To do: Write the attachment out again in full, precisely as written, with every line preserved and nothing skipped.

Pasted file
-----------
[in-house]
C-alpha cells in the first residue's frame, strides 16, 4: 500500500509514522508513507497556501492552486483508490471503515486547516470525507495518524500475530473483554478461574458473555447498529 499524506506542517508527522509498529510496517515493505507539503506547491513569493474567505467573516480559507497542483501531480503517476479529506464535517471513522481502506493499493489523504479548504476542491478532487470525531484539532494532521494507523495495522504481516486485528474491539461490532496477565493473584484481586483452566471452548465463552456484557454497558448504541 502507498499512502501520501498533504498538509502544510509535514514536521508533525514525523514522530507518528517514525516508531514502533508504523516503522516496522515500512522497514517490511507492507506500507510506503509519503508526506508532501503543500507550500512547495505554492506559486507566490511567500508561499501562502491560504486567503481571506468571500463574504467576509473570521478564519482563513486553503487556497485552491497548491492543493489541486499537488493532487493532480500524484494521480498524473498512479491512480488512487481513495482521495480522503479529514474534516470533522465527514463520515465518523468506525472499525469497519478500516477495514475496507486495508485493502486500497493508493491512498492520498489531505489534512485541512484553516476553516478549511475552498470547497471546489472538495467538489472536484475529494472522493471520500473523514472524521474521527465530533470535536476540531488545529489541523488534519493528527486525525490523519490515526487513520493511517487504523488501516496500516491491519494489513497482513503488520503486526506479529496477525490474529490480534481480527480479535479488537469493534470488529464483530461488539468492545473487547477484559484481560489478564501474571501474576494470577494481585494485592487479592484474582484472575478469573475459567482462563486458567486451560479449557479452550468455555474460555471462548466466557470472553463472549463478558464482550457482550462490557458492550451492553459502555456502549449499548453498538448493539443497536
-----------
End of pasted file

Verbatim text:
[in-house]
C-alpha cells in the first residue's frame, strides 16, 4: 500500500509514522508513507497556501492552486483508490471503515486547516470525507495518524500475530473483554478461574458473555447498529 499524506506542517508527522509498529510496517515493505507539503506547491513569493474567505467573516480559507497542483501531480503517476479529506464535517471513522481502506493499493489523504479548504476542491478532487470525531484539532494532521494507523495495522504481516486485528474491539461490532496477565493473584484481586483452566471452548465463552456484557454497558448504541 502507498499512502501520501498533504498538509502544510509535514514536521508533525514525523514522530507518528517514525516508531514502533508504523516503522516496522515500512522497514517490511507492507506500507510506503509519503508526506508532501503543500507550500512547495505554492506559486507566490511567500508561499501562502491560504486567503481571506468571500463574504467576509473570521478564519482563513486553503487556497485552491497548491492543493489541486499537488493532487493532480500524484494521480498524473498512479491512480488512487481513495482521495480522503479529514474534516470533522465527514463520515465518523468506525472499525469497519478500516477495514475496507486495508485493502486500497493508493491512498492520498489531505489534512485541512484553516476553516478549511475552498470547497471546489472538495467538489472536484475529494472522493471520500473523514472524521474521527465530533470535536476540531488545529489541523488534519493528527486525525490523519490515526487513520493511517487504523488501516496500516491491519494489513497482513503488520503486526506479529496477525490474529490480534481480527480479535479488537469493534470488529464483530461488539468492545473487547477484559484481560489478564501474571501474576494470577494481585494485592487479592484474582484472575478469573475459567482462563486458567486451560479449557479452550468455555474460555471462548466466557470472553463472549463478558464482550457482550462490557458492550451492553459502555456502549449499548453498538448493539443497536